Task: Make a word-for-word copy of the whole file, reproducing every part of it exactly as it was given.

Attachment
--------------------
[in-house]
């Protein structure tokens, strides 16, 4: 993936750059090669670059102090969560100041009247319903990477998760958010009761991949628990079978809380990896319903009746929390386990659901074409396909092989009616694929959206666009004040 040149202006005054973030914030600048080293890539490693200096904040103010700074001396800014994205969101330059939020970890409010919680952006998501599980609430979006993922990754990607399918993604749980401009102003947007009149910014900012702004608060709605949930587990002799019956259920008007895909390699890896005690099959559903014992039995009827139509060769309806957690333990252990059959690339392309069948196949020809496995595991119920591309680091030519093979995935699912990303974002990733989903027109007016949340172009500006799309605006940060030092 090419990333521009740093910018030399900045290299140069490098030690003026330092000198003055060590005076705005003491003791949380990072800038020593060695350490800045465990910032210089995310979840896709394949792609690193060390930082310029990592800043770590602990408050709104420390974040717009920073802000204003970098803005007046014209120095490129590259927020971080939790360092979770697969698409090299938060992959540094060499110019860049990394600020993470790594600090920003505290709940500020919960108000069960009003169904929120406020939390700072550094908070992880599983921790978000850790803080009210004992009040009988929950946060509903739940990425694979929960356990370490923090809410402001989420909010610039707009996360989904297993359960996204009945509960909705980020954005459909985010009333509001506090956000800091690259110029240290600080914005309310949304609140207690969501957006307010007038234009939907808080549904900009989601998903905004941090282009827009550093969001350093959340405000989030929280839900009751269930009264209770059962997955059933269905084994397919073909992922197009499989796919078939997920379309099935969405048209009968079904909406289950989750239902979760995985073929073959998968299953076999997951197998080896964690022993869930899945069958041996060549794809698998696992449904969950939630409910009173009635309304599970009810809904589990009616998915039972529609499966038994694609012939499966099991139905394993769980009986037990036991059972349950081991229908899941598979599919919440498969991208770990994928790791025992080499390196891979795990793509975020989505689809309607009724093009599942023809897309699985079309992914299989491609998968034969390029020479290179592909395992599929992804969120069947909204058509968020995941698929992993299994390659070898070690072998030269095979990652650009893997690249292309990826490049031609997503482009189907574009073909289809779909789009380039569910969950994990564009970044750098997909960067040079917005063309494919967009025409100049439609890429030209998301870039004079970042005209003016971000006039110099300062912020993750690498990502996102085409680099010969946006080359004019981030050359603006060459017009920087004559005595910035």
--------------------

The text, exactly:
[in-house]
């Protein structure tokens, strides 16, 4: 993936750059090669670059102090969560100041009247319903990477998760958010009761991949628990079978809380990896319903009746929390386990659901074409396909092989009616694929959206666009004040 040149202006005054973030914030600048080293890539490693200096904040103010700074001396800014994205969101330059939020970890409010919680952006998501599980609430979006993922990754990607399918993604749980401009102003947007009149910014900012702004608060709605949930587990002799019956259920008007895909390699890896005690099959559903014992039995009827139509060769309806957690333990252990059959690339392309069948196949020809496995595991119920591309680091030519093979995935699912990303974002990733989903027109007016949340172009500006799309605006940060030092 090419990333521009740093910018030399900045290299140069490098030690003026330092000198003055060590005076705005003491003791949380990072800038020593060695350490800045465990910032210089995310979840896709394949792609690193060390930082310029990592800043770590602990408050709104420390974040717009920073802000204003970098803005007046014209120095490129590259927020971080939790360092979770697969698409090299938060992959540094060499110019860049990394600020993470790594600090920003505290709940500020919960108000069960009003169904929120406020939390700072550094908070992880599983921790978000850790803080009210004992009040009988929950946060509903739940990425694979929960356990370490923090809410402001989420909010610039707009996360989904297993359960996204009945509960909705980020954005459909985010009333509001506090956000800091690259110029240290600080914005309310949304609140207690969501957006307010007038234009939907808080549904900009989601998903905004941090282009827009550093969001350093959340405000989030929280839900009751269930009264209770059962997955059933269905084994397919073909992922197009499989796919078939997920379309099935969405048209009968079904909406289950989750239902979760995985073929073959998968299953076999997951197998080896964690022993869930899945069958041996060549794809698998696992449904969950939630409910009173009635309304599970009810809904589990009616998915039972529609499966038994694609012939499966099991139905394993769980009986037990036991059972349950081991229908899941598979599919919440498969991208770990994928790791025992080499390196891979795990793509975020989505689809309607009724093009599942023809897309699985079309992914299989491609998968034969390029020479290179592909395992599929992804969120069947909204058509968020995941698929992993299994390659070898070690072998030269095979990652650009893997690249292309990826490049031609997503482009189907574009073909289809779909789009380039569910969950994990564009970044750098997909960067040079917005063309494919967009025409100049439609890429030209998301870039004079970042005209003016971000006039110099300062912020993750690498990502996102085409680099010969946006080359004019981030050359603006060459017009920087004559005595910035």